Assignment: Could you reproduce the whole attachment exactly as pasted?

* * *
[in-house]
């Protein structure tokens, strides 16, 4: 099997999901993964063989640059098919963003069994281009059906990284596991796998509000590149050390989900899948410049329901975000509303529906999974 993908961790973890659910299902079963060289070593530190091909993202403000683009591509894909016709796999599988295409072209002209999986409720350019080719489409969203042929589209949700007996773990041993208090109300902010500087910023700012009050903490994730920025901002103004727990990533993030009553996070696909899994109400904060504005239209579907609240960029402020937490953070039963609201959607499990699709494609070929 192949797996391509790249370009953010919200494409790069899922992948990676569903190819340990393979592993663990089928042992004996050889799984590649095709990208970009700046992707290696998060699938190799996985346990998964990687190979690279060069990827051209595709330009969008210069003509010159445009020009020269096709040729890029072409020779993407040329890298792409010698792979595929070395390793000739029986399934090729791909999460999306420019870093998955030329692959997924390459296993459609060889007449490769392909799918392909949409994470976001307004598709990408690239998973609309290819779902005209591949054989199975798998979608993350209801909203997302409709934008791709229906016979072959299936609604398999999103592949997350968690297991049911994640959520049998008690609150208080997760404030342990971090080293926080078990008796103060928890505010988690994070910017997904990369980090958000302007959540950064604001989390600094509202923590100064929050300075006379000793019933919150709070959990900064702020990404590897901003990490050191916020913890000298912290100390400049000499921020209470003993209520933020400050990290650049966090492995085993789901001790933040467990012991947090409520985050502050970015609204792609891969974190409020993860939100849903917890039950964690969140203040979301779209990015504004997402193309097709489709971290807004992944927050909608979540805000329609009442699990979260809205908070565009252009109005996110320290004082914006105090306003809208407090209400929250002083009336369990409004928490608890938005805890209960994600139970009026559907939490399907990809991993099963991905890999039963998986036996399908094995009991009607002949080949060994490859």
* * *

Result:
[in-house]
């Protein structure tokens, strides 16, 4: 099997999901993964063989640059098919963003069994281009059906990284596991796998509000590149050390989900899948410049329901975000509303529906999974 993908961790973890659910299902079963060289070593530190091909993202403000683009591509894909016709796999599988295409072209002209999986409720350019080719489409969203042929589209949700007996773990041993208090109300902010500087910023700012009050903490994730920025901002103004727990990533993030009553996070696909899994109400904060504005239209579907609240960029402020937490953070039963609201959607499990699709494609070929 192949797996391509790249370009953010919200494409790069899922992948990676569903190819340990393979592993663990089928042992004996050889799984590649095709990208970009700046992707290696998060699938190799996985346990998964990687190979690279060069990827051209595709330009969008210069003509010159445009020009020269096709040729890029072409020779993407040329890298792409010698792979595929070395390793000739029986399934090729791909999460999306420019870093998955030329692959997924390459296993459609060889007449490769392909799918392909949409994470976001307004598709990408690239998973609309290819779902005209591949054989199975798998979608993350209801909203997302409709934008791709229906016979072959299936609604398999999103592949997350968690297991049911994640959520049998008690609150208080997760404030342990971090080293926080078990008796103060928890505010988690994070910017997904990369980090958000302007959540950064604001989390600094509202923590100064929050300075006379000793019933919150709070959990900064702020990404590897901003990490050191916020913890000298912290100390400049000499921020209470003993209520933020400050990290650049966090492995085993789901001790933040467990012991947090409520985050502050970015609204792609891969974190409020993860939100849903917890039950964690969140203040979301779209990015504004997402193309097709489709971290807004992944927050909608979540805000329609009442699990979260809205908070565009252009109005996110320290004082914006105090306003809208407090209400929250002083009336369990409004928490608890938005805890209960994600139970009026559907939490399907990809991993099963991905890999039963998986036996399908094995009991009607002949080949060994490859």